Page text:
Saturday, March 04, 2006

I am a bobblehead

Hi everyone. My name is Tim, and I am a bobblehead. I mean this figuratively (which is neither a simile nor a metaphor). Though it is really quite simple to have a bobblehead made in your image and likeness for about $100 US. Reflected on in a biblical manner, this has many implications which I would prefer not to go into right now.

But I digress (pretty early in this entry even for me).

By a bobblehead, I mean I am one of those people who bobs their head up and down in the manner of Rainman when presented with new and often uncomfortable situations. I guess part of it is that I spend much of my time focused inwardly on the little world I have created in my mind and I feel more than a little uncomfortable when I am forced to interact with the external world for any extended amount of time. This becomes particularily troublesome when I travel.

I feel particularily awkward when confronted by salespersons or people asking for spare change. I even break out in a sweat when I see those product samplers in the grocery store. Product demonstrations at state fairs are even worse. I just become moronically empathetic when someone snags me to watch how well the Miracle Mop works or demonstrates how I can cook three meals at once in a single pan with a few key attachments.

Don't get me wrong. I am not a stupid man. I can see through even the most finely crafted sales pitch. I am, after all, a marketing professional. I just have this ingrained inability to hurt people's feelings whether they have them or not.

So going ashore in Mexico while we were on our cruise was a challenge for me. Because unless you sign up for the ship sponsored shore excursions and fork over your money right up front to be whisked around in a tour bus to officially sanctioned places where people will demand more of your money, you are basically on your own to decide which one of the unsanctioned people demanding your money you will give it to.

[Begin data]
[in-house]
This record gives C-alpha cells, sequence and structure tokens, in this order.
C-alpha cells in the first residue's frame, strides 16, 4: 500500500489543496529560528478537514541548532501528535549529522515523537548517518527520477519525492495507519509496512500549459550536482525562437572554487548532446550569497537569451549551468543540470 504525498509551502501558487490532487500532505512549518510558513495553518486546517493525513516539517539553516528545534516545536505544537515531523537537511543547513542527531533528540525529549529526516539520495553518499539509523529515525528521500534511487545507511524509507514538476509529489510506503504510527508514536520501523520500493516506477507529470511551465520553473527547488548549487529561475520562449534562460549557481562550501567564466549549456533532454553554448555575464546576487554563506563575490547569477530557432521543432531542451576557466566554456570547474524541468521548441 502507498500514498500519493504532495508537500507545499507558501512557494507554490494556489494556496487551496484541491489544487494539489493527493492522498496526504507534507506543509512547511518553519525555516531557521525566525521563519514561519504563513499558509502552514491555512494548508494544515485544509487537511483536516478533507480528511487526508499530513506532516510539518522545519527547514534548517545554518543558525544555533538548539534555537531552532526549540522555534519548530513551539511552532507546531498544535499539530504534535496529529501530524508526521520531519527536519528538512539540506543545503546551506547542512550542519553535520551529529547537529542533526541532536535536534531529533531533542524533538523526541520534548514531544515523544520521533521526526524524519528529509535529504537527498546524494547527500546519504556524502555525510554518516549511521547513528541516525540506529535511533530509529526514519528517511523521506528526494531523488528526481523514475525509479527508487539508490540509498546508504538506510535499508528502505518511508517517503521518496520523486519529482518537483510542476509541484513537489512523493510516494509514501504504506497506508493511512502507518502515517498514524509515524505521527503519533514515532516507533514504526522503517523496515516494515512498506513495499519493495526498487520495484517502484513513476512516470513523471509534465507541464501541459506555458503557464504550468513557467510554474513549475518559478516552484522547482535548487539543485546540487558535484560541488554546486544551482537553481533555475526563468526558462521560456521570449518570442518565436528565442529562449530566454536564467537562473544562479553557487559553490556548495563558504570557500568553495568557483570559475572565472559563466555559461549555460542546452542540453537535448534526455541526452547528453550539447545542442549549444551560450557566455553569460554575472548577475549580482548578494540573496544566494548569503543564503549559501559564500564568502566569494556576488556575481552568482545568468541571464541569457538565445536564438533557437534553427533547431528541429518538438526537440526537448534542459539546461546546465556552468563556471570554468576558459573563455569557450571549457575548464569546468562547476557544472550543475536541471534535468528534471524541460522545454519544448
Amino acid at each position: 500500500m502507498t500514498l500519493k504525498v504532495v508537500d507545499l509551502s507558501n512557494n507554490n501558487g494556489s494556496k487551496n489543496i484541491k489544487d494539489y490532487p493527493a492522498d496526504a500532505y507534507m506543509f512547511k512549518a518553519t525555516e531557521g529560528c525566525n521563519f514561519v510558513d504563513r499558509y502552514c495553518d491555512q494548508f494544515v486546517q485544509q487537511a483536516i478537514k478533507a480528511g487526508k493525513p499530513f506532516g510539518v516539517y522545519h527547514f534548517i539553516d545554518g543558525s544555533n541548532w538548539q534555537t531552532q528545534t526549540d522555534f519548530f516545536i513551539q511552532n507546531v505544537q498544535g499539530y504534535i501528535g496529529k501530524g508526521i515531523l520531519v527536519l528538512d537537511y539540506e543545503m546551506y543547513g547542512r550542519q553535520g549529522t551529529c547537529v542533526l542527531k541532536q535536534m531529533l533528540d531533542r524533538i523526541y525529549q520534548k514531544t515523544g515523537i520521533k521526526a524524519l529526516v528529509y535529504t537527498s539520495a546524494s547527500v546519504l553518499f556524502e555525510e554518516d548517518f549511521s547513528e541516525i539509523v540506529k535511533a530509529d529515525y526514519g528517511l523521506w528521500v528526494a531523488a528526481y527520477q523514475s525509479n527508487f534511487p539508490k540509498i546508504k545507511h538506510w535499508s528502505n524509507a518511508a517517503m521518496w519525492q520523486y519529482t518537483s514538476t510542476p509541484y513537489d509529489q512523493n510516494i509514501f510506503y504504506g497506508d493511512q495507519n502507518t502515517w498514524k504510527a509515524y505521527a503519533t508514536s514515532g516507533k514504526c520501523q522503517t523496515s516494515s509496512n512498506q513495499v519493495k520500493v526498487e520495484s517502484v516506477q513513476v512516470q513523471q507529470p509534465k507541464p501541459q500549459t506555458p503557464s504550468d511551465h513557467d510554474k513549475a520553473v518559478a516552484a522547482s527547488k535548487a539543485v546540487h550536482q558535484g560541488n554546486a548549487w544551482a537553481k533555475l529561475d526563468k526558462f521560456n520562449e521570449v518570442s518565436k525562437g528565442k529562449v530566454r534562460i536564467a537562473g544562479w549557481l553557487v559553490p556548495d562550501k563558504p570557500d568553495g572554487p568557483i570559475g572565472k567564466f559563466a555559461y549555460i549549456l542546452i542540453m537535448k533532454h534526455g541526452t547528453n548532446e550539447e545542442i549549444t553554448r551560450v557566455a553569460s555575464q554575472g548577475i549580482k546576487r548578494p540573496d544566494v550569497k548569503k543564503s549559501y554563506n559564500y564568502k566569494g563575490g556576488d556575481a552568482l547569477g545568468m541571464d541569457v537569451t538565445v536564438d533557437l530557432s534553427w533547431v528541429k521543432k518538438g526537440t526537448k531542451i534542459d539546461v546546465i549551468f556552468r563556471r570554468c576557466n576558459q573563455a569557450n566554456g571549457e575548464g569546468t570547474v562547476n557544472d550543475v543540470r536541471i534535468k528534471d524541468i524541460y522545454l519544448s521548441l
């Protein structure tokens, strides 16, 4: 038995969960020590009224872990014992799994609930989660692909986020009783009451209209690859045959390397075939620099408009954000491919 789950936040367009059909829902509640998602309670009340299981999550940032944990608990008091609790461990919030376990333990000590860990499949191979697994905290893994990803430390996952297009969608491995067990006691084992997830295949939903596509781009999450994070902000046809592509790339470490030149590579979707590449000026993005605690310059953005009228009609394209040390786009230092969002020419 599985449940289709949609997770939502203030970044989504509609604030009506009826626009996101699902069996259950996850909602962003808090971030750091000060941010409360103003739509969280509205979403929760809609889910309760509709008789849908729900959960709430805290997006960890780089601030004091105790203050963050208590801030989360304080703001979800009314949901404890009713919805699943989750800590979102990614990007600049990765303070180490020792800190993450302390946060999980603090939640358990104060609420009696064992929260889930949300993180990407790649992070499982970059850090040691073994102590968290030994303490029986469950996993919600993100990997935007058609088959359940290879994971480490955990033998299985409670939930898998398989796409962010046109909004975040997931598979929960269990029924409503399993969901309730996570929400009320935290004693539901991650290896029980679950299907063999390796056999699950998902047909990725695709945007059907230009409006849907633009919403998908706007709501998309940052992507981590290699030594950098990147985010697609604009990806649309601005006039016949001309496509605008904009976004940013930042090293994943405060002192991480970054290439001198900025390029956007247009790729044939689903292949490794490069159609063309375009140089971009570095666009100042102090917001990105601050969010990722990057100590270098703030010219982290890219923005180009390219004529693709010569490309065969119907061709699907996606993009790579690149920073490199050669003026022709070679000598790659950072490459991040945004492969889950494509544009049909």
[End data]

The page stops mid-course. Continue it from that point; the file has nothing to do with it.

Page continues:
Let's face it. There is no way to disguise the fact that you are an American tourist who just stepped off a cruise ship. And if you can afford to go on a cruise, you are fair game to afford anything you will find on shore including time shares, tequila factory tours, trips to a sandle factory or cheap straw hats and blankets (which for some reason are a big seller in Mexico despite some of the highest average tempatures in the world). Chicklet gum has also become one of the number one commodities of the Mexican tourist trade as well.

Every port we went to shore Tess had to drag me away from someone trying to shove me in a cab because I nodded my simple bobblehead head in agreement when they grabbed my arm. I practically adopted one cab driver in Acupulco. And some guy on a water taxi named Jorge (Hore-Hay) in Zihuatanejo kept shoving a photo of a swordfish in front of me and laughing and pointing. I nodded and smiled and the next thing I know Tess is holding on to one leg while Jorge is trying to drag me onto a fishing boat.

I am not by nature a haggler, either. So if some vendor wants $40 for a little papermache turtle with a bobbing head, I will likely hand it over unless Tess intervenes. God help me in the silver shops of Mexico. I'm like a parakeet. If it is bright and shiny, I will begin chirping, spitting up seeds and bobbing my bobblehead head up and down in delight. PT Barnum would have loved me.